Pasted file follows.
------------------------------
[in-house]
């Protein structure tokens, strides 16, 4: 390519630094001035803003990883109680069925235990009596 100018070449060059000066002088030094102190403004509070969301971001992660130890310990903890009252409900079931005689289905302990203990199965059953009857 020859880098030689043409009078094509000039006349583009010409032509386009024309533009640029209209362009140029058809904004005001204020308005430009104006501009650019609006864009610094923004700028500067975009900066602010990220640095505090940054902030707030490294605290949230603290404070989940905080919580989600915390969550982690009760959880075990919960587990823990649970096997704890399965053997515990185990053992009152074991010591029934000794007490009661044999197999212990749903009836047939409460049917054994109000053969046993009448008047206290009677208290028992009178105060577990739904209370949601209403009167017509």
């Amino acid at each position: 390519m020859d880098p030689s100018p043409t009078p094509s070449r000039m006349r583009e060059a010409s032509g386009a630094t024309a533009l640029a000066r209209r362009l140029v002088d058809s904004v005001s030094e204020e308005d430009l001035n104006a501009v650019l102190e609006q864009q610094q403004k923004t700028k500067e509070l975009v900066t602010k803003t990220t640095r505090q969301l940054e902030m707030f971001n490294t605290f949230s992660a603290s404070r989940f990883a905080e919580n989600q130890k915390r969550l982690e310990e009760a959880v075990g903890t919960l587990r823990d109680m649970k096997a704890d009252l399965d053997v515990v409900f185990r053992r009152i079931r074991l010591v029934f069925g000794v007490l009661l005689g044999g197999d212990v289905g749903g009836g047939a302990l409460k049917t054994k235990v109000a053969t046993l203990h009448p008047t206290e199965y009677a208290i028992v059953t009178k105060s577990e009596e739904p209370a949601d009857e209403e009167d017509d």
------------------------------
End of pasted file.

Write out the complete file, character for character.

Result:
[in-house]
């Protein structure tokens, strides 16, 4: 390519630094001035803003990883109680069925235990009596 100018070449060059000066002088030094102190403004509070969301971001992660130890310990903890009252409900079931005689289905302990203990199965059953009857 020859880098030689043409009078094509000039006349583009010409032509386009024309533009640029209209362009140029058809904004005001204020308005430009104006501009650019609006864009610094923004700028500067975009900066602010990220640095505090940054902030707030490294605290949230603290404070989940905080919580989600915390969550982690009760959880075990919960587990823990649970096997704890399965053997515990185990053992009152074991010591029934000794007490009661044999197999212990749903009836047939409460049917054994109000053969046993009448008047206290009677208290028992009178105060577990739904209370949601209403009167017509």
């Amino acid at each position: 390519m020859d880098p030689s100018p043409t009078p094509s070449r000039m006349r583009e060059a010409s032509g386009a630094t024309a533009l640029a000066r209209r362009l140029v002088d058809s904004v005001s030094e204020e308005d430009l001035n104006a501009v650019l102190e609006q864009q610094q403004k923004t700028k500067e509070l975009v900066t602010k803003t990220t640095r505090q969301l940054e902030m707030f971001n490294t605290f949230s992660a603290s404070r989940f990883a905080e919580n989600q130890k915390r969550l982690e310990e009760a959880v075990g903890t919960l587990r823990d109680m649970k096997a704890d009252l399965d053997v515990v409900f185990r053992r009152i079931r074991l010591v029934f069925g000794v007490l009661l005689g044999g197999d212990v289905g749903g009836g047939a302990l409460k049917t054994k235990v109000a053969t046993l203990h009448p008047t206290e199965y009677a208290i028992v059953t009178k105060s577990e009596e739904p209370a949601d009857e209403e009167d017509d």